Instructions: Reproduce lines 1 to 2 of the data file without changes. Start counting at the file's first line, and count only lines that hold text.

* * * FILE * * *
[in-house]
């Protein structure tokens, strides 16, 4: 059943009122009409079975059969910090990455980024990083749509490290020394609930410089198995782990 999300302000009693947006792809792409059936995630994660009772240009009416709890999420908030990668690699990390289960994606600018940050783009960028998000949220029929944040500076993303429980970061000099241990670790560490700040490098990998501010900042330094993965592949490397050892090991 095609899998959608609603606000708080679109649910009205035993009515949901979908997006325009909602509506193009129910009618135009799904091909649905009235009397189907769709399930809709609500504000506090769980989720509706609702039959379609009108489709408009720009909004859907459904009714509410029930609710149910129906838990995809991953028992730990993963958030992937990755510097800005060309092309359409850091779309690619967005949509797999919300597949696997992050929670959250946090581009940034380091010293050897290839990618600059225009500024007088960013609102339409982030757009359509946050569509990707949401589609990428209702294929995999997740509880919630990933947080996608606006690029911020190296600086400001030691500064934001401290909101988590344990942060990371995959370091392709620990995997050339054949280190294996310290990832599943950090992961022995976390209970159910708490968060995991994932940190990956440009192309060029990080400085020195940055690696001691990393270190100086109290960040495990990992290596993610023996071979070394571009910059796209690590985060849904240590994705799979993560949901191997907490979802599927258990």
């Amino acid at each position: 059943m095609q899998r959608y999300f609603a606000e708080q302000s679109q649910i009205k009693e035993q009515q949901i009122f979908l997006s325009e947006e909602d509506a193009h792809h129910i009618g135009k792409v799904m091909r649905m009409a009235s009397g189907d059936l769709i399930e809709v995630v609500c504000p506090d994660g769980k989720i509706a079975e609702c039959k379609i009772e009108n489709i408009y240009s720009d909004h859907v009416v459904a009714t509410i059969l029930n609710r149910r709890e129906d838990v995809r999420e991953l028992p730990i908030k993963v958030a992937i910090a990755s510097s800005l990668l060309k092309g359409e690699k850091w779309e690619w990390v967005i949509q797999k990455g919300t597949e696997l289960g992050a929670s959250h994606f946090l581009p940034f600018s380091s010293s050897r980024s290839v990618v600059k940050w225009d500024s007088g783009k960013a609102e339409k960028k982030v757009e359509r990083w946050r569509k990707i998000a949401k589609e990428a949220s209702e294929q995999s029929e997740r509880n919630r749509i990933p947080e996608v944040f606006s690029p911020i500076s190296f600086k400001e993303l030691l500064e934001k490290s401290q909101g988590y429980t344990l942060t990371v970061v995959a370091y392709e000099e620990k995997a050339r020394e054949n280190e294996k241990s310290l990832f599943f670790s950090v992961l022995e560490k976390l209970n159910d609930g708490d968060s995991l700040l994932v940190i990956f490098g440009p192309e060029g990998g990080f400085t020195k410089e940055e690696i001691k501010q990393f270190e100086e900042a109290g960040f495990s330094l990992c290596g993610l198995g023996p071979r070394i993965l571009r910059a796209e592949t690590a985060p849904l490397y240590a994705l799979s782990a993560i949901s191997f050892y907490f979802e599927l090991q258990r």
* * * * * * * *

[in-house]
């Protein structure tokens, strides 16, 4: 059943009122009409079975059969910090990455980024990083749509490290020394609930410089198995782990 999300302000009693947006792809792409059936995630994660009772240009009416709890999420908030990668690699990390289960994606600018940050783009960028998000949220029929944040500076993303429980970061000099241990670790560490700040490098990998501010900042330094993965592949490397050892090991 095609899998959608609603606000708080679109649910009205035993009515949901979908997006325009909602509506193009129910009618135009799904091909649905009235009397189907769709399930809709609500504000506090769980989720509706609702039959379609009108489709408009720009909004859907459904009714509410029930609710149910129906838990995809991953028992730990993963958030992937990755510097800005060309092309359409850091779309690619967005949509797999919300597949696997992050929670959250946090581009940034380091010293050897290839990618600059225009500024007088960013609102339409982030757009359509946050569509990707949401589609990428209702294929995999997740509880919630990933947080996608606006690029911020190296600086400001030691500064934001401290909101988590344990942060990371995959370091392709620990995997050339054949280190294996310290990832599943950090992961022995976390209970159910708490968060995991994932940190990956440009192309060029990080400085020195940055690696001691990393270190100086109290960040495990990992290596993610023996071979070394571009910059796209690590985060849904240590994705799979993560949901191997907490979802599927258990």